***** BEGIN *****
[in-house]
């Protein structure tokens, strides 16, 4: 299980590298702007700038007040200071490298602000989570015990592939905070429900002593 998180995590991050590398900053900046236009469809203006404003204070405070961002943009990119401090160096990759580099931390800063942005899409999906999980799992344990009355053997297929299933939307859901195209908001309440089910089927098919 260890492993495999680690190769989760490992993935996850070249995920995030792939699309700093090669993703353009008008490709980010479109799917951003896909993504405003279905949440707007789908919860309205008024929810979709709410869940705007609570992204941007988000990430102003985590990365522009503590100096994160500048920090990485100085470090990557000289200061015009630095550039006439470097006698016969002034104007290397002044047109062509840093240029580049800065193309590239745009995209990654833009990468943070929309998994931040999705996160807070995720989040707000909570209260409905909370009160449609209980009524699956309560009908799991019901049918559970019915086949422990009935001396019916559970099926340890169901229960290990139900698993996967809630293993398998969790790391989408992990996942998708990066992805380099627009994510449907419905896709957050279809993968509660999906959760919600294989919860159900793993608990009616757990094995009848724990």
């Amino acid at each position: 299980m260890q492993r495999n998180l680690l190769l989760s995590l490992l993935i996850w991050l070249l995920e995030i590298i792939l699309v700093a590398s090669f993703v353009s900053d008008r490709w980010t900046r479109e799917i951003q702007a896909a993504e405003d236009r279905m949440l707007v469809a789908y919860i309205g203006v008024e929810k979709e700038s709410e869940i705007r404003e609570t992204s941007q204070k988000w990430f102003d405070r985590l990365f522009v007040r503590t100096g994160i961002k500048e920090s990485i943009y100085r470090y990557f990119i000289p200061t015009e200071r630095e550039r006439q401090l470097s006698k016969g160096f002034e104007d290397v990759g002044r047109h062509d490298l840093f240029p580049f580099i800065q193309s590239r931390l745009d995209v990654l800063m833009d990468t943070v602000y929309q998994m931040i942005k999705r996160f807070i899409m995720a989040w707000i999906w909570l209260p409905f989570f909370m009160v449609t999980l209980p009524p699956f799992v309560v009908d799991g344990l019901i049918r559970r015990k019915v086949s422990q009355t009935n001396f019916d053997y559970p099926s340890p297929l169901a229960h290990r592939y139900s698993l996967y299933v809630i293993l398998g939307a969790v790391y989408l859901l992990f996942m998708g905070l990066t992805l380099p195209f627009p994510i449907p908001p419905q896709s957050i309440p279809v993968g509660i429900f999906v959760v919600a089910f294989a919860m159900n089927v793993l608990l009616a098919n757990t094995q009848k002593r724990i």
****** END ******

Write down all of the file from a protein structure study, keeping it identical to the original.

[in-house]
């Protein structure tokens, strides 16, 4: 299980590298702007700038007040200071490298602000989570015990592939905070429900002593 998180995590991050590398900053900046236009469809203006404003204070405070961002943009990119401090160096990759580099931390800063942005899409999906999980799992344990009355053997297929299933939307859901195209908001309440089910089927098919 260890492993495999680690190769989760490992993935996850070249995920995030792939699309700093090669993703353009008008490709980010479109799917951003896909993504405003279905949440707007789908919860309205008024929810979709709410869940705007609570992204941007988000990430102003985590990365522009503590100096994160500048920090990485100085470090990557000289200061015009630095550039006439470097006698016969002034104007290397002044047109062509840093240029580049800065193309590239745009995209990654833009990468943070929309998994931040999705996160807070995720989040707000909570209260409905909370009160449609209980009524699956309560009908799991019901049918559970019915086949422990009935001396019916559970099926340890169901229960290990139900698993996967809630293993398998969790790391989408992990996942998708990066992805380099627009994510449907419905896709957050279809993968509660999906959760919600294989919860159900793993608990009616757990094995009848724990």
């Amino acid at each position: 299980m260890q492993r495999n998180l680690l190769l989760s995590l490992l993935i996850w991050l070249l995920e995030i590298i792939l699309v700093a590398s090669f993703v353009s900053d008008r490709w980010t900046r479109e799917i951003q702007a896909a993504e405003d236009r279905m949440l707007v469809a789908y919860i309205g203006v008024e929810k979709e700038s709410e869940i705007r404003e609570t992204s941007q204070k988000w990430f102003d405070r985590l990365f522009v007040r503590t100096g994160i961002k500048e920090s990485i943009y100085r470090y990557f990119i000289p200061t015009e200071r630095e550039r006439q401090l470097s006698k016969g160096f002034e104007d290397v990759g002044r047109h062509d490298l840093f240029p580049f580099i800065q193309s590239r931390l745009d995209v990654l800063m833009d990468t943070v602000y929309q998994m931040i942005k999705r996160f807070i899409m995720a989040w707000i999906w909570l209260p409905f989570f909370m009160v449609t999980l209980p009524p699956f799992v309560v009908d799991g344990l019901i049918r559970r015990k019915v086949s422990q009355t009935n001396f019916d053997y559970p099926s340890p297929l169901a229960h290990r592939y139900s698993l996967y299933v809630i293993l398998g939307a969790v790391y989408l859901l992990f996942m998708g905070l990066t992805l380099p195209f627009p994510i449907p908001p419905q896709s957050i309440p279809v993968g509660i429900f999906v959760v919600a089910f294989a919860m159900n089927v793993l608990l009616a098919n757990t094995q009848k002593r724990i």